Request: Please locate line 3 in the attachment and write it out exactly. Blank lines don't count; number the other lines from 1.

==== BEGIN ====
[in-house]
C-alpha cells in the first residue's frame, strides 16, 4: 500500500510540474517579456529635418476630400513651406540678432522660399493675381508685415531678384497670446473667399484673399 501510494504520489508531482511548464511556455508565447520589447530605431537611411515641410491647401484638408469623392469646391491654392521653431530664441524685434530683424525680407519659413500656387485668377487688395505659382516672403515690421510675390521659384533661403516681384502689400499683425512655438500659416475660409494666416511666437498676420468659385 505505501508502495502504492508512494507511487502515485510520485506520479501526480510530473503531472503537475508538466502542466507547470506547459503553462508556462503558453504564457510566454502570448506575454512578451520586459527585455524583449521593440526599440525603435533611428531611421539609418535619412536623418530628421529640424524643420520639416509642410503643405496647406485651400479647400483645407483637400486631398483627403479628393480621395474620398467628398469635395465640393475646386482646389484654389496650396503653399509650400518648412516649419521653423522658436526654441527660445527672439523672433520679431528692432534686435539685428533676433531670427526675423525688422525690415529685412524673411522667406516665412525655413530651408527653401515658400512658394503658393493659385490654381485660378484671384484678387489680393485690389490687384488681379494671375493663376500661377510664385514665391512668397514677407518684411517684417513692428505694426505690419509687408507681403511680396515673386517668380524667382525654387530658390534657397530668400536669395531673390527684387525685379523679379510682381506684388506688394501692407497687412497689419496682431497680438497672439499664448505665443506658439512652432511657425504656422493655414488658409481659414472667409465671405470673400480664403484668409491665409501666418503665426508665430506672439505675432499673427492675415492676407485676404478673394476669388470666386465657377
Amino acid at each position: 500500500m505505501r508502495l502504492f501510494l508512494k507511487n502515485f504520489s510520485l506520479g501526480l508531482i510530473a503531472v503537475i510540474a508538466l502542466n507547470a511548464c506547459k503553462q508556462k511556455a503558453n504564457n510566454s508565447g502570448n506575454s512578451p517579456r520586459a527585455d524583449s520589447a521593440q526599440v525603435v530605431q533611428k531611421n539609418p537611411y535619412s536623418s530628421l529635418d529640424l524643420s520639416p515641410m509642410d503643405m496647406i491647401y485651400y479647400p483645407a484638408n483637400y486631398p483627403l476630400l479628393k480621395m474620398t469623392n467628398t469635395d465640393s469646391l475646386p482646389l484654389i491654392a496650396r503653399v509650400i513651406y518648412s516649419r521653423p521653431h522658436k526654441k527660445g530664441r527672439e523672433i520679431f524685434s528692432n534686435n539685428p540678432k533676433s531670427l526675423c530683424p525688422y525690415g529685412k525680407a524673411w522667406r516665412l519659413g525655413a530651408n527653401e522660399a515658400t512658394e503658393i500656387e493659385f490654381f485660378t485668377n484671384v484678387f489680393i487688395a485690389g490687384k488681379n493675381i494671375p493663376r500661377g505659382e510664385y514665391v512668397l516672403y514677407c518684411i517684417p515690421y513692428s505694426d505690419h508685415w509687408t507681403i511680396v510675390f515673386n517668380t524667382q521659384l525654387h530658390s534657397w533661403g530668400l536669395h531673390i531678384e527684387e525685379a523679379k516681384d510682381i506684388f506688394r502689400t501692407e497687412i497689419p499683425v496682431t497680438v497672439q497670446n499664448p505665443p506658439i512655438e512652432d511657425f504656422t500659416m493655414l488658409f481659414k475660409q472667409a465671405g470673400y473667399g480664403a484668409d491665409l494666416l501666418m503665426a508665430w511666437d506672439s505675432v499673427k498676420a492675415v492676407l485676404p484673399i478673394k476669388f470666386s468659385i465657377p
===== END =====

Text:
Amino acid at each position: 500500500m505505501r508502495l502504492f501510494l508512494k507511487n502515485f504520489s510520485l506520479g501526480l508531482i510530473a503531472v503537475i510540474a508538466l502542466n507547470a511548464c506547459k503553462q508556462k511556455a503558453n504564457n510566454s508565447g502570448n506575454s512578451p517579456r520586459a527585455d524583449s520589447a521593440q526599440v525603435v530605431q533611428k531611421n539609418p537611411y535619412s536623418s530628421l529635418d529640424l524643420s520639416p515641410m509642410d503643405m496647406i491647401y485651400y479647400p483645407a484638408n483637400y486631398p483627403l476630400l479628393k480621395m474620398t469623392n467628398t469635395d465640393s469646391l475646386p482646389l484654389i491654392a496650396r503653399v509650400i513651406y518648412s516649419r521653423p521653431h522658436k526654441k527660445g530664441r527672439e523672433i520679431f524685434s528692432n534686435n539685428p540678432k533676433s531670427l526675423c530683424p525688422y525690415g529685412k525680407a524673411w522667406r516665412l519659413g525655413a530651408n527653401e522660399a515658400t512658394e503658393i500656387e493659385f490654381f485660378t485668377n484671384v484678387f489680393i487688395a485690389g490687384k488681379n493675381i494671375p493663376r500661377g505659382e510664385y514665391v512668397l516672403y514677407c518684411i517684417p515690421y513692428s505694426d505690419h508685415w509687408t507681403i511680396v510675390f515673386n517668380t524667382q521659384l525654387h530658390s534657397w533661403g530668400l536669395h531673390i531678384e527684387e525685379a523679379k516681384d510682381i506684388f506688394r502689400t501692407e497687412i497689419p499683425v496682431t497680438v497672439q497670446n499664448p505665443p506658439i512655438e512652432d511657425f504656422t500659416m493655414l488658409f481659414k475660409q472667409a465671405g470673400y473667399g480664403a484668409d491665409l494666416l501666418m503665426a508665430w511666437d506672439s505675432v499673427k498676420a492675415v492676407l485676404p484673399i478673394k476669388f470666386s468659385i465657377p